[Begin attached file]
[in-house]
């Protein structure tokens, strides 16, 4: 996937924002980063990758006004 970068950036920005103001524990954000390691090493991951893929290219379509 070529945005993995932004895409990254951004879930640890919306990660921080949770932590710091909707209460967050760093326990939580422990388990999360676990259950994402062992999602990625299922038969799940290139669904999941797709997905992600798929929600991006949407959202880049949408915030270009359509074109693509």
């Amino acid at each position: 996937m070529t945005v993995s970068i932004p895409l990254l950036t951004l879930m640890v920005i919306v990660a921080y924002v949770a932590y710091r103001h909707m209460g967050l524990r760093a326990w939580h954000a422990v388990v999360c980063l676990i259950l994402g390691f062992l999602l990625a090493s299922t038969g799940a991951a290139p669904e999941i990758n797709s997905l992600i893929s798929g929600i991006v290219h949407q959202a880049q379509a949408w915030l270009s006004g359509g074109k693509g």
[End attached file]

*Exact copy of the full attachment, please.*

[in-house]
């Protein structure tokens, strides 16, 4: 996937924002980063990758006004 970068950036920005103001524990954000390691090493991951893929290219379509 070529945005993995932004895409990254951004879930640890919306990660921080949770932590710091909707209460967050760093326990939580422990388990999360676990259950994402062992999602990625299922038969799940290139669904999941797709997905992600798929929600991006949407959202880049949408915030270009359509074109693509």
């Amino acid at each position: 996937m070529t945005v993995s970068i932004p895409l990254l950036t951004l879930m640890v920005i919306v990660a921080y924002v949770a932590y710091r103001h909707m209460g967050l524990r760093a326990w939580h954000a422990v388990v999360c980063l676990i259950l994402g390691f062992l999602l990625a090493s299922t038969g799940a991951a290139p669904e999941i990758n797709s997905l992600i893929s798929g929600i991006v290219h949407q959202a880049q379509a949408w915030l270009s006004g359509g074109k693509g």